Weir’s total of 70.76 points was his lowest since the New Judging System has been implemented at the U.S. Championships.
Finishing in a surprise third was the 2001 U.S. Junior Champ Parker Pennington (Winterhurst FSC) with what he describes as the performance of his career.
“It’s been a hard road the past few years,” Pennington shared. “Coming back to Cleveland and to Carol Heiss-Jenkins has been very good for me. She, along with Roberta Mitchell, has been great, and I think now I am finally beginning to believe in my capabilities. I think that is what really showed out there today.”
The hometown favorite looked solid from the start as he landed a beautiful triple Axel to open his Flamenco-themed program. As the crowd’s response started to build, so did the 24-year-old’s enthusiasm. At the end of the program when Pennington pumped his fist in celebration, the audience jumped to their feet.
“This was absolutely incredible,” said Pennington. “To be able to go out there and give my best performance in front of my hometown crowd, you know I just couldn’t have asked for anything better.”
Pennington scored a personal best of 76.17 points to propel him to his best finish in the short program at Nationals.
In fourth place is another surprise in the form of Brandon Mroz (Broadmoor SC), who is making his debut on the championship level at this event.
“For the first time out in senior, I had a little bit of doubts,” the 18-year-old confessed. “But I have trained this program over and over, so I just dug deep and everything worked out.”
Mroz was clean on all of his jumps, landing a nice triple Axel, a triple Lutz-triple toe loop combination, and a triple flip that propelled him into the spotlight.
“I have the ammunition to compete with this field, and my goal was to be in the top four,” said last year’s Junior silver medalist. “Hopefully I can keep that goal alive, and hit it hard in the long.”
Mroz’s total of 74.88 points edged out training mate Ryan Bradley (Broadmoor SC), who is currently in fifth.
Bradley opened his Elvis Presley routine with a quadruple toe loop-triple toe loop combination, and followed that up with a nice triple Axel. The 2007 silver medalist was struggling with both of these elements in the warm-up.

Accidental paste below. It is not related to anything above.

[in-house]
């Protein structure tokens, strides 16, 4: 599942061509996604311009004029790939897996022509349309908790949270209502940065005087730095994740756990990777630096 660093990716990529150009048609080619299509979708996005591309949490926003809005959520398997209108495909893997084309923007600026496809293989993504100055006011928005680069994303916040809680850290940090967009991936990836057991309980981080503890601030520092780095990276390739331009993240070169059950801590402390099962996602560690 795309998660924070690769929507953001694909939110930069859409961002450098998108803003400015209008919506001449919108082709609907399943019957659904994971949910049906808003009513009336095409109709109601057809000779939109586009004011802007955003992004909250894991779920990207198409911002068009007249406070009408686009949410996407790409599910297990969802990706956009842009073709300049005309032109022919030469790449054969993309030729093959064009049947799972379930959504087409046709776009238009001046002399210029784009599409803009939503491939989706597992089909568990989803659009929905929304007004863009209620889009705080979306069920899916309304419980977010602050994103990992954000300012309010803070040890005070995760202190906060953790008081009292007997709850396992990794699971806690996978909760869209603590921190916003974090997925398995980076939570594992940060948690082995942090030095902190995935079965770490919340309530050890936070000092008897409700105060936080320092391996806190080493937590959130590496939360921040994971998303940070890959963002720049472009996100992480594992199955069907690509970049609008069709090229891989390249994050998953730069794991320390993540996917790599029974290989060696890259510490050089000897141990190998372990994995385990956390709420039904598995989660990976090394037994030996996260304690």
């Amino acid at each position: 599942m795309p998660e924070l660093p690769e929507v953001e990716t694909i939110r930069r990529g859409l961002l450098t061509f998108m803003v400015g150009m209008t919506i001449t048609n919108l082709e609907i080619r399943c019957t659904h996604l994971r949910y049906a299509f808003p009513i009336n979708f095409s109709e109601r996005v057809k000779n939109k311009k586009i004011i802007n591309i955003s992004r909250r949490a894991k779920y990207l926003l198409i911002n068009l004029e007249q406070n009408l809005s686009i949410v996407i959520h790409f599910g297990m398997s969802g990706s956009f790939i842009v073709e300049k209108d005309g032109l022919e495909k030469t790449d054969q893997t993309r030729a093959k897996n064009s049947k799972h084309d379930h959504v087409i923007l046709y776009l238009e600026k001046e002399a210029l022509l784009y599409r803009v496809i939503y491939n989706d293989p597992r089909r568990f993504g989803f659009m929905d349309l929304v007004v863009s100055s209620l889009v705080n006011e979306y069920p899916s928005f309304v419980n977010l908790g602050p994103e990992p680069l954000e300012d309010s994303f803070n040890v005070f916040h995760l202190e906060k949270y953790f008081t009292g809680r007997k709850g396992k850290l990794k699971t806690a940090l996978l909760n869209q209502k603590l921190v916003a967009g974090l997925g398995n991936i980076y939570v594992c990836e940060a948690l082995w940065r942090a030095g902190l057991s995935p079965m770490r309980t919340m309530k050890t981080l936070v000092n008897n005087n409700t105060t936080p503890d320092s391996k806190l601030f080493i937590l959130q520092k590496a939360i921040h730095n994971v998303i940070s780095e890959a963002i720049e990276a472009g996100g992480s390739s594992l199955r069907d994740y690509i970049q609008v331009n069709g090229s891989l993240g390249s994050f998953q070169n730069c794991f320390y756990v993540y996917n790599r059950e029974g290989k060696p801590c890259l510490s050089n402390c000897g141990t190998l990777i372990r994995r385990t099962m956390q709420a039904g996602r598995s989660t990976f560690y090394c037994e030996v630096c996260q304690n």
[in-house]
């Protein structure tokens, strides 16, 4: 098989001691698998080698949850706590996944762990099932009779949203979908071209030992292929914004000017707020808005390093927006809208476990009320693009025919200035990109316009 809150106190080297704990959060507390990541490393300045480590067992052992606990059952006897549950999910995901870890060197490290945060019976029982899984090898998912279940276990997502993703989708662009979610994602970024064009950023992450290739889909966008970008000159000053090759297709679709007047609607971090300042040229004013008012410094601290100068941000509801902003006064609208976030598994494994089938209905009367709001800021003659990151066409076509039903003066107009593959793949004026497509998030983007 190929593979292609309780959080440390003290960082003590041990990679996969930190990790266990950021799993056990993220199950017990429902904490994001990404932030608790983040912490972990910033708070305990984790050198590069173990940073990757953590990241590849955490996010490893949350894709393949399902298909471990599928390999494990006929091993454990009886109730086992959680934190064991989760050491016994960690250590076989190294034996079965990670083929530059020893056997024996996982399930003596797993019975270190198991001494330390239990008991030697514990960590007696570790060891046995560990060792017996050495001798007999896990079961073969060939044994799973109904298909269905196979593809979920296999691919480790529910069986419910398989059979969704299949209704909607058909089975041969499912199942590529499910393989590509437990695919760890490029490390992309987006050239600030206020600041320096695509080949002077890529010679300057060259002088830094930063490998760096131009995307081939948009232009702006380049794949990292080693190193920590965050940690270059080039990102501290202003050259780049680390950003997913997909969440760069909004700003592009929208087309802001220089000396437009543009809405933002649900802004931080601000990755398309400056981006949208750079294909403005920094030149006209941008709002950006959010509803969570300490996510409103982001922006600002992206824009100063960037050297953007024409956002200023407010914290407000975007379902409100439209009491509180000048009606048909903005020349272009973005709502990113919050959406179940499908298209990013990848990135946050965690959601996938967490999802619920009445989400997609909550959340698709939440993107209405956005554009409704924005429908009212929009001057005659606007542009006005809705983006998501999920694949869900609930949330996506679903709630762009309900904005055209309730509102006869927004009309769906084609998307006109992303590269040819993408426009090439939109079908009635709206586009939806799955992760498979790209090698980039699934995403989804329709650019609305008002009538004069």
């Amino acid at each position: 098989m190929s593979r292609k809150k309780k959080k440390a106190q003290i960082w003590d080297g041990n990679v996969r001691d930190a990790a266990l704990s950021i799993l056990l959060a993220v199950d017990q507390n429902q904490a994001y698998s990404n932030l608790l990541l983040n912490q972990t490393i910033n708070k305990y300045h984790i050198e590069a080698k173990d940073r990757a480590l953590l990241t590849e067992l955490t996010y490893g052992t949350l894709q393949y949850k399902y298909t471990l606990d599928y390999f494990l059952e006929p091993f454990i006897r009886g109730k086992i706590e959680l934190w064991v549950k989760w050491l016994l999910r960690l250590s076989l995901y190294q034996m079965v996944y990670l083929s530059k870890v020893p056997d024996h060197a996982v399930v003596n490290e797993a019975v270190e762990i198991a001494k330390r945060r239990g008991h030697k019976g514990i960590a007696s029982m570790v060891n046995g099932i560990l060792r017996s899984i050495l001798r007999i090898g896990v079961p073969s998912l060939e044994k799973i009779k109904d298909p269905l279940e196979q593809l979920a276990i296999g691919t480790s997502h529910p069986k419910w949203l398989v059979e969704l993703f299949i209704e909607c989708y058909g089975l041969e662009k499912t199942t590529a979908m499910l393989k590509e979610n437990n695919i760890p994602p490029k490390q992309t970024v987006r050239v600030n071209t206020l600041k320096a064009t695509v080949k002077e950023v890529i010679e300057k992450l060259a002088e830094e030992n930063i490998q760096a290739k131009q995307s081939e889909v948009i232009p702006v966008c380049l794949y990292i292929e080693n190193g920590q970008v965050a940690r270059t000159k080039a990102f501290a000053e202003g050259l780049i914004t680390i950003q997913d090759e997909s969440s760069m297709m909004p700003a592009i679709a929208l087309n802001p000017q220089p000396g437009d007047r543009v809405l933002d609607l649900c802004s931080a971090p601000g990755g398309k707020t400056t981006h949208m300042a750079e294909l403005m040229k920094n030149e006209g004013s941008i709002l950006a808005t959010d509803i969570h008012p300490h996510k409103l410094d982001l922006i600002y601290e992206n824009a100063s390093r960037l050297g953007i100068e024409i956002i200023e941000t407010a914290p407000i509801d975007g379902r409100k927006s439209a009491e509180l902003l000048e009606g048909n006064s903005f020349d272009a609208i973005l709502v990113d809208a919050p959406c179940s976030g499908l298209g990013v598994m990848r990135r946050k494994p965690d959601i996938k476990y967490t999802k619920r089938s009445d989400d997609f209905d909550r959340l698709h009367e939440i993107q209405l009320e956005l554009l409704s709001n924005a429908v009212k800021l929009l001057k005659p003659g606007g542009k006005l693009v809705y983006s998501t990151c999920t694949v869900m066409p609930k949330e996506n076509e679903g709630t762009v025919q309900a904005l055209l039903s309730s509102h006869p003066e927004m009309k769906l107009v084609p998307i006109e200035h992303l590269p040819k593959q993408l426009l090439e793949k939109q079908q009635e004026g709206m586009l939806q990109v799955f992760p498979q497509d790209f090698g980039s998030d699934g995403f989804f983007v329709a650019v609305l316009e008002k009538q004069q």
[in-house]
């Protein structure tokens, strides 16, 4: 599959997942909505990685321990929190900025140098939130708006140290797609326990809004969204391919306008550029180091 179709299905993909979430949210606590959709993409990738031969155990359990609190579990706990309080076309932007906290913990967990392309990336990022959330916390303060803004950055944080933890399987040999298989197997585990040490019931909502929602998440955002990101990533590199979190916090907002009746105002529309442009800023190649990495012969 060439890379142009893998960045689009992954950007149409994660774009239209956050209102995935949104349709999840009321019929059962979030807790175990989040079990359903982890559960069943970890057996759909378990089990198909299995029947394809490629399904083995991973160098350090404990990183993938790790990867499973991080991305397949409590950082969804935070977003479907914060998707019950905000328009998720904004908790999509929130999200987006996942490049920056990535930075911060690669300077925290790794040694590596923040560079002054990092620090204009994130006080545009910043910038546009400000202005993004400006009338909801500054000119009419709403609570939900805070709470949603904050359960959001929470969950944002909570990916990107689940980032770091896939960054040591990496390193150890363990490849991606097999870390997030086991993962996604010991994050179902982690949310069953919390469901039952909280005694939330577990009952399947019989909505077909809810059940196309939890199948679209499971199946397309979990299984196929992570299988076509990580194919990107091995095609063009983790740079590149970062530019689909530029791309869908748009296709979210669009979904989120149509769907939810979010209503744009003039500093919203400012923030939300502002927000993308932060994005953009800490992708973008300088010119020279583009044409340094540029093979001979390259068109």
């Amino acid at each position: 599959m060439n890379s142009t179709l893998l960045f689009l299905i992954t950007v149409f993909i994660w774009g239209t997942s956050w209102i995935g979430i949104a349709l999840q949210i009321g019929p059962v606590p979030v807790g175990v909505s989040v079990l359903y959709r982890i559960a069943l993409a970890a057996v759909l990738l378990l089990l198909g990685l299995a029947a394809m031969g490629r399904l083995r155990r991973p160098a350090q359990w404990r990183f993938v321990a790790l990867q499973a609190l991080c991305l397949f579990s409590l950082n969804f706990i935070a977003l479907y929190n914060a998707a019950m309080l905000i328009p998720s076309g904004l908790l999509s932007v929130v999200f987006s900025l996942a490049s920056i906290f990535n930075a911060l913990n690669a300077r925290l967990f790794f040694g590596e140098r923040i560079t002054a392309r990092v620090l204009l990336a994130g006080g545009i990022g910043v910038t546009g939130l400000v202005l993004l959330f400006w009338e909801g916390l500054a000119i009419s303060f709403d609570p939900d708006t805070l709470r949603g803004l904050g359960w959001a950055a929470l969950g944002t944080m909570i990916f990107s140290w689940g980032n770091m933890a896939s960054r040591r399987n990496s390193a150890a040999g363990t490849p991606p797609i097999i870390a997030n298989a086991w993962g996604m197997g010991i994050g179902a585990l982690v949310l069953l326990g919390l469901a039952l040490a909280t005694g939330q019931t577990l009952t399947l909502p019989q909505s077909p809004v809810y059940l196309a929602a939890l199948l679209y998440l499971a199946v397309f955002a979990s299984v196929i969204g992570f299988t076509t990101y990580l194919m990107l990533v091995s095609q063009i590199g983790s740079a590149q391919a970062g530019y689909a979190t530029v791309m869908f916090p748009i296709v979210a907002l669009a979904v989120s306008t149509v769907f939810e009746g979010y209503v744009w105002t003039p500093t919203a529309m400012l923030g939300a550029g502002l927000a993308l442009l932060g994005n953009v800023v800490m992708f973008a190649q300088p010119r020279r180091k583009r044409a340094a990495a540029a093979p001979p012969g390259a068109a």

“I struggled with two jumps today; the quad and the Axel,” said an excited Bradley. “It was great for me to overcome those struggles and be successful on those elements.”
Bradley then made a silly mistake and doubled an intended triple Lutz.
“I did all of the hard stuff, but I just learned my triple Lutz twelve years ago,” mused the jokester. “It’s just one of those things that just happens, and it happened to me today. It is costing me big time right now. That’s all right because I have a big program coming up in the long.”
The always-entertaining Bradley used the strength of his technical successes to overcome the mistake, but was also disappointed to learn that he had received a level one on both his camel spin and straight-line steps.
“At one point during my footwork, I saw the caller out of the corner of my eye, and he made a gesture that made me think that I was not doing enough to get the levels,” the 25-year-old explained sheepishly. “My coaches are not going to be happy about this!”
Bradley did skate well enough to earn a total of 74.05 points, a new personal best for him.
In sixth place is lesser known skater Curran Oi (SC of Boston) who finished sixth at the junior level last season. Skating to music from Phantom of the Opera, Oi had the program of his life, landing a triple Axel, as well as a nifty triple flip-triple toe loop combination.”
“This is how I expected to skate,” said Oi matter-of-factly. “I skate like this all the time at home, but what is surprising is the placement. I am excited to be up so high.”
The 18-year-old also landed a clean triple Lutz, and earned high levels on all of his other elements to just edge out Weir for the last spot in the final warm-up of the freeskate. His total of 72.76 points is a new personal best.
Reigning bronze medalist Steven Carriere (SC of Boston) struggled in his short program to a symphonic version of Metallica music. The 2007 World Junior Champion opened with a step out of his triple Axel, and then repeated the mistake on the back half of his triple-flip-triple toe loop combination.
Still, the 19-year-old was entertaining and smooth as he checked off the rest of his required elements. For his efforts, Carriere earned a total of 69.36 points, good enough for eighth place.
Rounding out the top ten are Dennis Phan (All Year FSC) and Shaun Rogers (University of Delaware FSC) in ninth and 10th, respectively.